By Zubeida Mustafa
LAST Thursday Pakistan reported its first execution in four years. Muhammad Hussain was hanged in Mianwali jail thus ending the tacit moratorium the government has observed since 2008 when Gen (retd) Musharraf’s rule ended.
The convict was a soldier of the Pakistan Army who was accused of killing his senior — a havaldar — with whom he was embroiled in a personal dispute. This came as a shock to human rights activists who have been campaigning against capital punishment. This execution took many aback because only a fortnight ago the president’s spokesman Farhatullah Babar had disclosed that the government was working on a bill to abolish capital punishment before the elections. The bill will convert the death penalty into life imprisonment.
In the last four years that Mr Asif Ali Zardari has been in office no prisoner had been executed in any jail in Pakistan until last week. Not that no death sentences were handed down — the death penalty continues to be recognised as a form of punishment in Pakistan’s judicial system. Nor were prisoners given clemency apart from a few.
But a tortuous procedure was adopted. An execution date for a prisoner on death row would be fixed, a clemency appeal made on his behalf and the president’s office would grant a stay order every three months, and thus prisoners — over 8,000 of them — escaped the noose.
It did mean that a prisoner had a sword perpetually hanging over his head. Zulfiqar Ali, a death-row prisoner in Kot Lakhpat, maintains a record. He has had 16 execution dates and 17 stay orders issued since 2008 when his review petition was turned down.
In 2007, the UN General Assembly had recommended that governments that had not abolished capital punishment should announce a moratorium on executions.
Seen against this backdrop, the hanging of Muhammad Hussain last week comes as a regressive step. The Punjab chief of prisons explained that this conviction was a military matter and the president did not intervene in such cases that fell under the army’s jurisdiction. But it was also stated that clemency had been turned down by the president as well as the chief of army staff.
If the appeal went to the president, it means he had a say in the matter. Why was the execution carried out in a civilian prison if it was a military issue? Apparently this was intended to demonstrate to the world who actually exercises power in Pakistan when the government and the military are at cross purposes.
It is time the government acted speedily on the issue of capital punishment that has been hanging fire for long. Last year Barrister Zafarullah had petitioned the Supreme Court to abolish the death sentence, given the corruption that is rife in the judicial system. The chances of innocent people being declared guilty and sentenced to death wrongly are very high.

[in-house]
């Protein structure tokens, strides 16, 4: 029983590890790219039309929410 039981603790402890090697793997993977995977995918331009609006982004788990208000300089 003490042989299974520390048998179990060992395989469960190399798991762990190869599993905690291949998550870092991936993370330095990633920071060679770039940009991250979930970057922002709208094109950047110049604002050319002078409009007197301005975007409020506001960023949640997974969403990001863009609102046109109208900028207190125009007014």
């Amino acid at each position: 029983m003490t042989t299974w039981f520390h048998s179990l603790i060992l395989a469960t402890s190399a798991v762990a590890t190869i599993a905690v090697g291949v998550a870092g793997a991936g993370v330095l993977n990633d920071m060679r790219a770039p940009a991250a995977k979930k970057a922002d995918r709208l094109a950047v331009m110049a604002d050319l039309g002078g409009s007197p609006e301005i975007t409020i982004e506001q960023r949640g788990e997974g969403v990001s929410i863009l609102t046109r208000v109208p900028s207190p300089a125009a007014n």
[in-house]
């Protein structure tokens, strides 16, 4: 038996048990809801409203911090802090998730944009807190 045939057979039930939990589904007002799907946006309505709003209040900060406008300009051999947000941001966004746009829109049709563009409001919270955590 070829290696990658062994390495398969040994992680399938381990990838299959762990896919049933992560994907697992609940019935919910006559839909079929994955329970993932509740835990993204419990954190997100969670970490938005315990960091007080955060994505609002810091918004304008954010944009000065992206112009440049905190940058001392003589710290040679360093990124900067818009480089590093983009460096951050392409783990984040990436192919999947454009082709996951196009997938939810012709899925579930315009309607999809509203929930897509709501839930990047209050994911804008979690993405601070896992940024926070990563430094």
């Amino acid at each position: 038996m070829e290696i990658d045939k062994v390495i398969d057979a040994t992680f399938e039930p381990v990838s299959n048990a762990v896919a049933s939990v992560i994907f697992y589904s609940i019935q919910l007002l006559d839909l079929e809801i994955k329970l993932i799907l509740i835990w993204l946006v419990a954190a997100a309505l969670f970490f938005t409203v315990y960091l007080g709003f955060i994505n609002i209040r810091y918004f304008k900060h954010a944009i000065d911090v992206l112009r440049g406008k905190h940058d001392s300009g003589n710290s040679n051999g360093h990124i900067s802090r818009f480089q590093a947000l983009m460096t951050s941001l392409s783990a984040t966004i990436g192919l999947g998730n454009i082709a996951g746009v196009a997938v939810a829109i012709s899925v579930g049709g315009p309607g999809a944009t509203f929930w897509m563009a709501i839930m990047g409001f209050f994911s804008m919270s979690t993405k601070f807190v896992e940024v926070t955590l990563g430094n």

The process of law requires that any person tried for a crime should have the right to full legal defence. Unfortunately, this is not the case in Pakistan. It has been clearly established again and again that police investigations are often flawed, and lawyers appointed by the state do not always perform their duties responsibly resulting in the miscarriage of justice.
Take Zulfiqar Ali’s case. According to him he was not provided competent and honest lawyers. The counsel appointed by the courts to argue his appeals didn’t meet him at all. As a result his request for a review was taken up by Justice Iftikhar Chaudhry who converted it into a review petition suo motu in 2006. But before any action could be taken the chief justice was out and Zulfiqar Ali’s petition was heard by the PCO judges.
The lawyer who was supposed to represent him never showed up at the review hearing in 2008. Such is the state of our judiciary that the judges reportedly caught hold of one of the lawyers present in court, who had no inkling of the case, and enlisted him as the defence counsel to fulfil a formality. Would that be considered a fair trial? And we do not know how many of those sentenced to death in Pakistan have suffered a similar fate.
All this comes at a time when the momentum towards abolition of the death penalty is growing. Protocol 2 of the International Covenant on Civil and Political Rights stipulates that all parties will “take measures to abolish the death penalty within their jurisdiction”. Seventy-five states are parties to the protocol today.
The UN Assembly is also poised to adopt next month a resolution for the fourth time calling on member states to establish a moratorium on executions with a view to abolishing the death penalty.
The rationale as identified in the resolution is stated to be “that any miscarriage or failure of justice in the implementation of the death penalty is irreversible and irreparable” and that a moratorium “contributes to respect for human dignity and to the enhancement and progressive development of human rights”, and “there is no conclusive evidence of the deterrent value of the death penalty”. A large number of states have formally or informally observed a moratorium.
We may well ask, why should Pakistan be left behind?